Alarm bells went off in the financial services industry with the onset of the subprime mortgage fiasco in 2007 and the subsequent collapse of Bear Stearns in March of this year. More recently, with the failure of Lehman Brothers, the takeover of Merrill Lynch by Bank of America, the failures of AIG and Washington Mutual, and the shopping around of Wachovia, the industry has taken one body blow after another.

One result is a hemorrhaging of jobs. The American economy as a whole lost 159,000 jobs in September, according to the U.S. Labor Department’s Bureau of Labor Statistics, with more than 17,000 of those jobs in the financial services sector.

Insurance companies, particularly those with heavy exposure to mortgages, haven’t been immune. AIG, one of the world’s largest insurers, lost billions of dollars in the first half of the year, and, when on the verge of collapse, was bailed out by the Federal Reserve. That failure alone could add urgency to calls for more federal regulation of the insurance industry.

While Congress finally passed a bailout bill last Friday, the question is whether it can stop the economy from going into a complete tailspin. Forecasters from the National Association for Business Economics believe the economy is entering a recession and that the $700 billion rescue plan will only “blunt much of the economic decline that might otherwise develop” in 2009. A sharply falling stock market worldwide, still plummeting after the bailout bill was passed, supports this forecast.

So how will this crisis affect meetings in the financial and insurance sector? Fay Beauchine, executive vice president of global meetings, incentives and events, Carlson Cos., suggests that all the corporate restructuring going on could drive companies to the meeting room more often. "It's too soon to tell what's going to happen with [financial and insurance] meetings and incentives,” says Beauchine, “but I see a focus in the short term on more meetings to merge cultures."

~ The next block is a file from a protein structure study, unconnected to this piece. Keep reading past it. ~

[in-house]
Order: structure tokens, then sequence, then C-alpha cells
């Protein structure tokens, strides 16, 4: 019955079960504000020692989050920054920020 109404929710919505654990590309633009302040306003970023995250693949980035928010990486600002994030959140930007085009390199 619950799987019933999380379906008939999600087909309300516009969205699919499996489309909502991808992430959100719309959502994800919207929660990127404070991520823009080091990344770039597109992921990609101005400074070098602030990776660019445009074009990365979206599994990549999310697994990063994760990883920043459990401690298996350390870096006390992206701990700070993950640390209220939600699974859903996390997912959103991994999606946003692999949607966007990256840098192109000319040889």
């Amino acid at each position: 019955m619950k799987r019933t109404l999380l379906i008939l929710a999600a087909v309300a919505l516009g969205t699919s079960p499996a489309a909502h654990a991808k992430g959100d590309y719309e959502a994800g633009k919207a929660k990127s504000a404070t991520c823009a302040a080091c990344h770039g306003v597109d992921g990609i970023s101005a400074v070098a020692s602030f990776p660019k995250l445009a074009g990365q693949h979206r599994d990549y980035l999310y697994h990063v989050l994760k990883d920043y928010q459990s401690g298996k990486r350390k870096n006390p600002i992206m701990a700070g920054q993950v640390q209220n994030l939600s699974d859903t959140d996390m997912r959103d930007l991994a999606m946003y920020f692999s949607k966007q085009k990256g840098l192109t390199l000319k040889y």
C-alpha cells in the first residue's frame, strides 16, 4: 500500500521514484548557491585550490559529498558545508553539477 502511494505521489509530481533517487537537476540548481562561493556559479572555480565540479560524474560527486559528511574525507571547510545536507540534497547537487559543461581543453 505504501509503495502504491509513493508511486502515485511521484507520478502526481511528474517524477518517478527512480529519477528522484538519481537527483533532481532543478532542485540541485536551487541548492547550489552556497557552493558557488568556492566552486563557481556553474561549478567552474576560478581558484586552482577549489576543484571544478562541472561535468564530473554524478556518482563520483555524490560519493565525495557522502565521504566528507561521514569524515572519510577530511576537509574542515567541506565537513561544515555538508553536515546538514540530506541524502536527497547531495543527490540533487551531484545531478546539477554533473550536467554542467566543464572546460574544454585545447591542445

Many in the industry believe that insurance incentives will hold up better than other types of meetings. Isabel Mahon, global sales director, Fairmont/Raffles/Swissotel, is relatively upbeat. Business from those companies with substantial exposure to the mortgage mess may have fallen, but Mahon says that her insurance business “seems to be sticking.”

While she’s had some insurance company clients cancel or merge meetings, “my lead pace right now is huge. I’m busier now than I was a year ago.” But she notes that the quick pace is regional. Some of her counterparts on the east and west coasts—the areas hardest hit by the Wall Street crash and the bursting housing bubble—seem to be a little slower in developing leads and completing contracts, while those in the middle of the country have had more success.

For more feedback from industry planners and suppliers on how they are coping with the challenges of the financial crisis, watch for the November/December issue of Financial & Insurance Meetings.

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For more articles about how the economy is affecting meetings and conventions, visit the economy section.